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Vena contracta is the point in a fluid stream where the diameter of the stream is the least, and fluid velocity is at its maximum, such as in the case of a stream issuing out of a nozzle, (orifice). (Evangelista Torricelli, 1643). It is a place where the cross section area is minimum .
The maximum contraction takes place at a section slightly downstream of the orifice, where the jet is more or less horizontal.
The effect is also observed in flow from a tank into a pipe, or a sudden contraction in pipe diameter. Streamlines will converge just downstream of the diameter change, and a region of separated flow occurs from the sharp corner of the diameter change and extends past the vena contracta.
The reason for this phenomenon is that fluid streamlines cannot abruptly change direction. In the case of both the free jet and the sudden pipe diameter change, the streamlines are unable to closely follow the sharp angle in the pipe/tank wall. The converging streamlines follow a smooth path, which results in the narrowing of the jet (or primary pipe flow) observed.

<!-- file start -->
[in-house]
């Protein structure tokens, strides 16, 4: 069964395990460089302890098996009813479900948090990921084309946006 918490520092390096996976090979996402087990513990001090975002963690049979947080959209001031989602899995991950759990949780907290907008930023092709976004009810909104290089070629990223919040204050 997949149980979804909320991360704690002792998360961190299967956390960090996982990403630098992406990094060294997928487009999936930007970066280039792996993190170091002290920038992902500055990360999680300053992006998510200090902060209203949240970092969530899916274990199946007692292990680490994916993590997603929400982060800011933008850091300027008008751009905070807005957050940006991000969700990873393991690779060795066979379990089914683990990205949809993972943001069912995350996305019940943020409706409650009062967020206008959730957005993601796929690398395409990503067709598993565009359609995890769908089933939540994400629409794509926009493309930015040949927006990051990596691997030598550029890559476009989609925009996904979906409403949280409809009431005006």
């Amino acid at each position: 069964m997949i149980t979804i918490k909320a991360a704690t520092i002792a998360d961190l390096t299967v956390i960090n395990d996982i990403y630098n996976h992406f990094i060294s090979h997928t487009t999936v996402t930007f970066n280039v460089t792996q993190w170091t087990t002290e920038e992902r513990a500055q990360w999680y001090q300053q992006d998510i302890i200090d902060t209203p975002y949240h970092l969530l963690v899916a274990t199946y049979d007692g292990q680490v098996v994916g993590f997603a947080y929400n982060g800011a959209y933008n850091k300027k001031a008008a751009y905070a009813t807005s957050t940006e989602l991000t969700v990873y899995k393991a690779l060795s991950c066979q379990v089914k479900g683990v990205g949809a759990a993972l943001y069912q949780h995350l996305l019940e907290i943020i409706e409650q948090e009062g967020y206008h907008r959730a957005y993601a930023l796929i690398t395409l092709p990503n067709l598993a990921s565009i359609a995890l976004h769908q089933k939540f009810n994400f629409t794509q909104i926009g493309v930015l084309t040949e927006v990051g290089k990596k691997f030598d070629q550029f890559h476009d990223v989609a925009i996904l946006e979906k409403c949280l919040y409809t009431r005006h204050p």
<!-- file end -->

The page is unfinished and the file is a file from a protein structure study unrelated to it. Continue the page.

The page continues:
Measurement of the vena contracta is useful in echocardiography, where it describes the smallest area of the blood flow jet as it exits a heart valve. This corresponds to the Effective Orifice Area calculated for heart valves using the continuity equation.
Coefficient of contraction
It is the ratio between the area of the jet at the vena contracta to the area of the orifice.
Cc = Area at vena contracta/ Area of orifice
The typical value may be taken as 0.64 for a sharp orifice (concentric with the flow channel). The smaller the value, the more effect the vena contracta has.
- Falkovich, G. (2011). Fluid Mechanics, a short course for physicists. Cambridge University Press. p. 11 and Exercise 1.3. ISBN 978-1-107-00575-4.
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